Your Money Being

The most important part of any financial strategy is to understand how you think, feel and behave towards money, including what you believe about money and why, and your past experiences with money.

If you’re a person who can’t help themselves, and always spends any savings, then it’s actually less risky in the long run to invest in things that won’t let you withdraw the money, or make it hard to.  Like retirement funds that don’t let you access it until 55… or physical property that take a while to find buyers and go through the sales process.

I have a client whose wife believes deeply that the stock markets are fundamentally evil.  So, a portion of their cash is invested in physical gold in Switzerland.

If you can’t handle the value of your money invested bouncing around the place, and are likely to get so stressed when it drops and want to sell (when you should be holding), then you need to invest in lower risk investments… but if you’re able to invest and hold for many years and not worry, then you will be able to take on riskier investments.

Knowing your Money Being – your thoughts, emotions, behaviour – and being able to be honest about it, will help you and your adviser to select the right investments for you.

Your Current Financial Position

One of the biggest challenges for any financial adviser is the sentence that starts, “I was out to dinner with a friend and they recommended XYZ”.

It makes me want to run away and hide.  Here’s why.

What is good for your friend to invest in, may not be good for you.  They may have millions of dollars stashed away, which is why they can afford to take a lot of risk on a speculative investment… whilst you may have none.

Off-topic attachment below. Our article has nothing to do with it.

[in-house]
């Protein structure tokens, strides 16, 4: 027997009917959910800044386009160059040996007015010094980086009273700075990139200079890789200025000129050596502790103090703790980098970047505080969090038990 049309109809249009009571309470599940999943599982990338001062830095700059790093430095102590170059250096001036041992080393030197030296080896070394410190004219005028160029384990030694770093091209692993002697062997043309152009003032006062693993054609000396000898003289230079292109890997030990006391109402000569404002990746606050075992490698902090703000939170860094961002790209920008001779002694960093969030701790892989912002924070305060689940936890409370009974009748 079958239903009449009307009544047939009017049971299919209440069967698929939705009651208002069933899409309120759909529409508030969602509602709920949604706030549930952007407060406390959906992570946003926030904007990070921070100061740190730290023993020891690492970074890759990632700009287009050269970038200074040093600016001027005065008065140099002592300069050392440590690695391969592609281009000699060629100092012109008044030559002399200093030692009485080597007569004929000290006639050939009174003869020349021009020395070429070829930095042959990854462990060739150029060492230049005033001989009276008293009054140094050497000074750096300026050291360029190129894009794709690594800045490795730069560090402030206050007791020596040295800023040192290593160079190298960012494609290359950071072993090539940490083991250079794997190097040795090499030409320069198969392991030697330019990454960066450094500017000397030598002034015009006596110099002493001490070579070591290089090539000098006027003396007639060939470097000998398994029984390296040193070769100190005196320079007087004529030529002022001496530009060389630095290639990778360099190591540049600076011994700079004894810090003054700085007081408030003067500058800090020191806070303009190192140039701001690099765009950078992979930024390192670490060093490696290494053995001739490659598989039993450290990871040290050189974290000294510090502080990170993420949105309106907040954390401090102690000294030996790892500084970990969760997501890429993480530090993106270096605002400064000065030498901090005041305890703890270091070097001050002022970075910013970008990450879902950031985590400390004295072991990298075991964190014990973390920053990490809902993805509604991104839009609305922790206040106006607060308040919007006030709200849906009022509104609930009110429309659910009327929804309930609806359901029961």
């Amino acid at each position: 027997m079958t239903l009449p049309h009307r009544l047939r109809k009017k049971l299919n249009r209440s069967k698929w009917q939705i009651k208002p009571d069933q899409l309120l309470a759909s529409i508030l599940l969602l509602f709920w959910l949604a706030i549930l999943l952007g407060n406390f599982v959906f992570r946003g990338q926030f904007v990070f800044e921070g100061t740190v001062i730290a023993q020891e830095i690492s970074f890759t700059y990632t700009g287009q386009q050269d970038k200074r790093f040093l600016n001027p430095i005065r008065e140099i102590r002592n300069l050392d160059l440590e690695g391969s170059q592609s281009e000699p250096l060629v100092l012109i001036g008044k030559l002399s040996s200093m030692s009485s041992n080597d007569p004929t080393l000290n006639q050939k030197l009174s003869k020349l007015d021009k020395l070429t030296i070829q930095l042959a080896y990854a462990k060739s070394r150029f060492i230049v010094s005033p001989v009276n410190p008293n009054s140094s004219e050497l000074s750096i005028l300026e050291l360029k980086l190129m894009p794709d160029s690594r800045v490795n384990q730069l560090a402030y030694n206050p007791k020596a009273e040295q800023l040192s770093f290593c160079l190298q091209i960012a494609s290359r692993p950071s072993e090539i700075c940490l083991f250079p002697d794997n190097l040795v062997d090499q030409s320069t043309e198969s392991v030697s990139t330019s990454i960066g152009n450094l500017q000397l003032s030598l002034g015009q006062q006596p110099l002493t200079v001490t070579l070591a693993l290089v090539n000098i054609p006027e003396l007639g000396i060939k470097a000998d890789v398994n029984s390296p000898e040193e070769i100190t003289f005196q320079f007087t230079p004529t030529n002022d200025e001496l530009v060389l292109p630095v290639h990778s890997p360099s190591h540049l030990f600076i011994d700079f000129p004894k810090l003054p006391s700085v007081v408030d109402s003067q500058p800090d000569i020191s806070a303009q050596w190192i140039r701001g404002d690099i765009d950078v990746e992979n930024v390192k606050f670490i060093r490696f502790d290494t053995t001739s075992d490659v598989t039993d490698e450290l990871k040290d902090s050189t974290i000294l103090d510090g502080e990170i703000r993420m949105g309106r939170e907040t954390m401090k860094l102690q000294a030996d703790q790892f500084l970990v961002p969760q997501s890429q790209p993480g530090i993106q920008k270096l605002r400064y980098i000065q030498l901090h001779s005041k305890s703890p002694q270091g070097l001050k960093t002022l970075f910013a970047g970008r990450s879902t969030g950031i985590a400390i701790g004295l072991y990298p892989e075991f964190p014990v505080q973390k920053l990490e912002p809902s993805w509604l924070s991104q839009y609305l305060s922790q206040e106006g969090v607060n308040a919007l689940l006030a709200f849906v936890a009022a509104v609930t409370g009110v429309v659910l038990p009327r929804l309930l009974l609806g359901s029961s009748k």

They may have no need for that money in the next 5 years, whereas you may need to pay for your child’s university education.

Investing is ALWAYS contextual.  You never invest in isolation of the rest of your financial position.  And that includes the financial context of your spouse, your kids needs, your parents you may have to support… all of it.

Your Personal Risk Profile

Your Personal Risk Profile brings together many of the factors we’ve discussed and others to form an concrete view of the level of risk you should take for your investments.  It has four factors:

1.       Your Financial Risk Tolerance Assessment – which is a statistically validated assessment of your Financial Risk Tolerance that you get from a completed questionnaire

2.       Your Risk Need – which assesses how big the gap is from your Current Financial Position to your retirement need.  You may need to take more risk than your Risk Tolerance position indicates in order to meet your retirement objectives

3.       Your Risk Capacity – means your ability to tolerate short term losses if the market drops

4.       Your Time Horizon – for the specific investment you are making.


So when you look to invest, make sure you understand how the four foundations of investing apply to you.

Friends, I know it seems a hard slog to educate yourself on financial jargon… but it is so worth it – even if you do have a financial adviser – it helps you to make sure that your investments are managed well and enables you to partner with them, not be blindly led.

Please do share this episode with someone you think needs to grow their financial muscle!

Take care… and have a great day.

Lisa LinfieldChristian MoneyPodcastBusiness OwnerEntrepreneurinvestriskretirement
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Lisa Linfield

Lisa Linfield is on a God-given mission to free 1 million women from the weight and stress of money. She's a CFP, founder of a wealth management business, and podcast host of Working Women's Wealth